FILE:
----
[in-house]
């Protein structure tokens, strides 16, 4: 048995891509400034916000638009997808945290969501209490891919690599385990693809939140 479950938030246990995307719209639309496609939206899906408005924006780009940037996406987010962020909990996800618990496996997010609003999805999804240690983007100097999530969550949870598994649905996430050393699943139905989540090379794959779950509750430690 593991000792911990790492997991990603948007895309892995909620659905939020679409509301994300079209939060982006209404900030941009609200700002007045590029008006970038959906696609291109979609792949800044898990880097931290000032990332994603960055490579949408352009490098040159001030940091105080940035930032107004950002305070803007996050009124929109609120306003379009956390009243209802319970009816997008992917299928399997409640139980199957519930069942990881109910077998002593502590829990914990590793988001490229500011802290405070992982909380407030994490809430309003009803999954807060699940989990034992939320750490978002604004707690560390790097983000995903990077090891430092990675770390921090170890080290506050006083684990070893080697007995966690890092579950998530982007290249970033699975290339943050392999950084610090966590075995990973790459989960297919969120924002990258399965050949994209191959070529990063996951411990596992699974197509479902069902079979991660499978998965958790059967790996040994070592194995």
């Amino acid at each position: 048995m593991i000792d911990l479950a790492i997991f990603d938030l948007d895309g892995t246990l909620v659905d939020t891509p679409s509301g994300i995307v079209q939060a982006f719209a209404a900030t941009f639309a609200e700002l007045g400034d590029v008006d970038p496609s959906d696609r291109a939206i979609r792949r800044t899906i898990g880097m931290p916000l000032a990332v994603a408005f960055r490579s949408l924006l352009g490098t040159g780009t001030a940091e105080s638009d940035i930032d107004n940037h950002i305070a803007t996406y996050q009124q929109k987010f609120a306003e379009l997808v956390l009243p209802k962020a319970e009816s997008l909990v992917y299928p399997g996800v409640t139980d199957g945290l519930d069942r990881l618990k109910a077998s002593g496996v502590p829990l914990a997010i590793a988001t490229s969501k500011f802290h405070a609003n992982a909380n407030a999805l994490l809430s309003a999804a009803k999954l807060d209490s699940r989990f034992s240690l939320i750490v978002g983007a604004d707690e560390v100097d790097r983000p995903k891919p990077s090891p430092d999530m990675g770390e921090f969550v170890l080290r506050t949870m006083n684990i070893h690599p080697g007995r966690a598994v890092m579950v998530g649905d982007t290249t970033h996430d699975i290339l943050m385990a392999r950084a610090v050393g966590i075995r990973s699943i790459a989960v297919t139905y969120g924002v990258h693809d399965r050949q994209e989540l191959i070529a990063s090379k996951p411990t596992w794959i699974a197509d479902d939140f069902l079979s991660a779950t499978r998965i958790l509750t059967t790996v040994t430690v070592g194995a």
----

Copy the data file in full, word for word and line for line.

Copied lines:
[in-house]
């Protein structure tokens, strides 16, 4: 048995891509400034916000638009997808945290969501209490891919690599385990693809939140 479950938030246990995307719209639309496609939206899906408005924006780009940037996406987010962020909990996800618990496996997010609003999805999804240690983007100097999530969550949870598994649905996430050393699943139905989540090379794959779950509750430690 593991000792911990790492997991990603948007895309892995909620659905939020679409509301994300079209939060982006209404900030941009609200700002007045590029008006970038959906696609291109979609792949800044898990880097931290000032990332994603960055490579949408352009490098040159001030940091105080940035930032107004950002305070803007996050009124929109609120306003379009956390009243209802319970009816997008992917299928399997409640139980199957519930069942990881109910077998002593502590829990914990590793988001490229500011802290405070992982909380407030994490809430309003009803999954807060699940989990034992939320750490978002604004707690560390790097983000995903990077090891430092990675770390921090170890080290506050006083684990070893080697007995966690890092579950998530982007290249970033699975290339943050392999950084610090966590075995990973790459989960297919969120924002990258399965050949994209191959070529990063996951411990596992699974197509479902069902079979991660499978998965958790059967790996040994070592194995």
């Amino acid at each position: 048995m593991i000792d911990l479950a790492i997991f990603d938030l948007d895309g892995t246990l909620v659905d939020t891509p679409s509301g994300i995307v079209q939060a982006f719209a209404a900030t941009f639309a609200e700002l007045g400034d590029v008006d970038p496609s959906d696609r291109a939206i979609r792949r800044t899906i898990g880097m931290p916000l000032a990332v994603a408005f960055r490579s949408l924006l352009g490098t040159g780009t001030a940091e105080s638009d940035i930032d107004n940037h950002i305070a803007t996406y996050q009124q929109k987010f609120a306003e379009l997808v956390l009243p209802k962020a319970e009816s997008l909990v992917y299928p399997g996800v409640t139980d199957g945290l519930d069942r990881l618990k109910a077998s002593g496996v502590p829990l914990a997010i590793a988001t490229s969501k500011f802290h405070a609003n992982a909380n407030a999805l994490l809430s309003a999804a009803k999954l807060d209490s699940r989990f034992s240690l939320i750490v978002g983007a604004d707690e560390v100097d790097r983000p995903k891919p990077s090891p430092d999530m990675g770390e921090f969550v170890l080290r506050t949870m006083n684990i070893h690599p080697g007995r966690a598994v890092m579950v998530g649905d982007t290249t970033h996430d699975i290339l943050m385990a392999r950084a610090v050393g966590i075995r990973s699943i790459a989960v297919t139905y969120g924002v990258h693809d399965r050949q994209e989540l191959i070529a990063s090379k996951p411990t596992w794959i699974a197509d479902d939140f069902l079979s991660a779950t499978r998965i958790l509750t059967t790996v040994t430690v070592g194995a």